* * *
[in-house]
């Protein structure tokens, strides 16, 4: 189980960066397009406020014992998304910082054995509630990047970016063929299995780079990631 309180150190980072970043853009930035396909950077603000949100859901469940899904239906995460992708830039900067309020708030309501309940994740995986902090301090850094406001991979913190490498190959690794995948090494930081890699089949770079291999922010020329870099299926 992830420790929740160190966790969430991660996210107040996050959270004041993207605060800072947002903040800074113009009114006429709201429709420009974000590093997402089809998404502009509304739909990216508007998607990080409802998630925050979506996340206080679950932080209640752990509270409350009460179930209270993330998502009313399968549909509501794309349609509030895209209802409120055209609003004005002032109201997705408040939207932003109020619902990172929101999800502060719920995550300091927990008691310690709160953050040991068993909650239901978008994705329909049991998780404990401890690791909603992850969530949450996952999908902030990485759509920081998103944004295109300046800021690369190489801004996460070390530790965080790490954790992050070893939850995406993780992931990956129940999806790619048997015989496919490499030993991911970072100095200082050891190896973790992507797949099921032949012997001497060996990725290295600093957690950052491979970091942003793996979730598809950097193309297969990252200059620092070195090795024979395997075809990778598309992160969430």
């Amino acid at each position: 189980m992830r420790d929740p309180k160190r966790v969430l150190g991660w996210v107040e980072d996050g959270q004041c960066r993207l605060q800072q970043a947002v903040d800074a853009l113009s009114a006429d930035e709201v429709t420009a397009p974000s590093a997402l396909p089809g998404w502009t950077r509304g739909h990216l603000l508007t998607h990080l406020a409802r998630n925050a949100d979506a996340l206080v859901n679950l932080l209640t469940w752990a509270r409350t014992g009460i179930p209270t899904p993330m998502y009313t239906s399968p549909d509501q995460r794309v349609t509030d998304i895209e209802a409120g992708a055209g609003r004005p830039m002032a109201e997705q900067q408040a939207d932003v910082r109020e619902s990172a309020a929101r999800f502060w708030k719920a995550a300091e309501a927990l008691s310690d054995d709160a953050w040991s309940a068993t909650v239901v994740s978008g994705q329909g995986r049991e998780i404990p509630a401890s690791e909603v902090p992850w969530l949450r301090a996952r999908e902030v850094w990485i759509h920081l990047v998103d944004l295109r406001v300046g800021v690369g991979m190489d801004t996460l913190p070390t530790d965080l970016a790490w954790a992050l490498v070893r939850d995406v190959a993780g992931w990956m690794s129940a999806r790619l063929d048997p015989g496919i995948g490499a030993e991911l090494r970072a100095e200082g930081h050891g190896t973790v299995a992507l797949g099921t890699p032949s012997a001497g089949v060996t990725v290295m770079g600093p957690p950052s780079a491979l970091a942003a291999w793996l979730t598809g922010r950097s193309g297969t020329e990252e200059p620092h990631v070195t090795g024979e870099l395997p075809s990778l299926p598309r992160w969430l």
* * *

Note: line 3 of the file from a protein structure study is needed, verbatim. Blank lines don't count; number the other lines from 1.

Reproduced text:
């Amino acid at each position: 189980m992830r420790d929740p309180k160190r966790v969430l150190g991660w996210v107040e980072d996050g959270q004041c960066r993207l605060q800072q970043a947002v903040d800074a853009l113009s009114a006429d930035e709201v429709t420009a397009p974000s590093a997402l396909p089809g998404w502009t950077r509304g739909h990216l603000l508007t998607h990080l406020a409802r998630n925050a949100d979506a996340l206080v859901n679950l932080l209640t469940w752990a509270r409350t014992g009460i179930p209270t899904p993330m998502y009313t239906s399968p549909d509501q995460r794309v349609t509030d998304i895209e209802a409120g992708a055209g609003r004005p830039m002032a109201e997705q900067q408040a939207d932003v910082r109020e619902s990172a309020a929101r999800f502060w708030k719920a995550a300091e309501a927990l008691s310690d054995d709160a953050w040991s309940a068993t909650v239901v994740s978008g994705q329909g995986r049991e998780i404990p509630a401890s690791e909603v902090p992850w969530l949450r301090a996952r999908e902030v850094w990485i759509h920081l990047v998103d944004l295109r406001v300046g800021v690369g991979m190489d801004t996460l913190p070390t530790d965080l970016a790490w954790a992050l490498v070893r939850d995406v190959a993780g992931w990956m690794s129940a999806r790619l063929d048997p015989g496919i995948g490499a030993e991911l090494r970072a100095e200082g930081h050891g190896t973790v299995a992507l797949g099921t890699p032949s012997a001497g089949v060996t990725v290295m770079g600093p957690p950052s780079a491979l970091a942003a291999w793996l979730t598809g922010r950097s193309g297969t020329e990252e200059p620092h990631v070195t090795g024979e870099l395997p075809s990778l299926p598309r992160w969430l």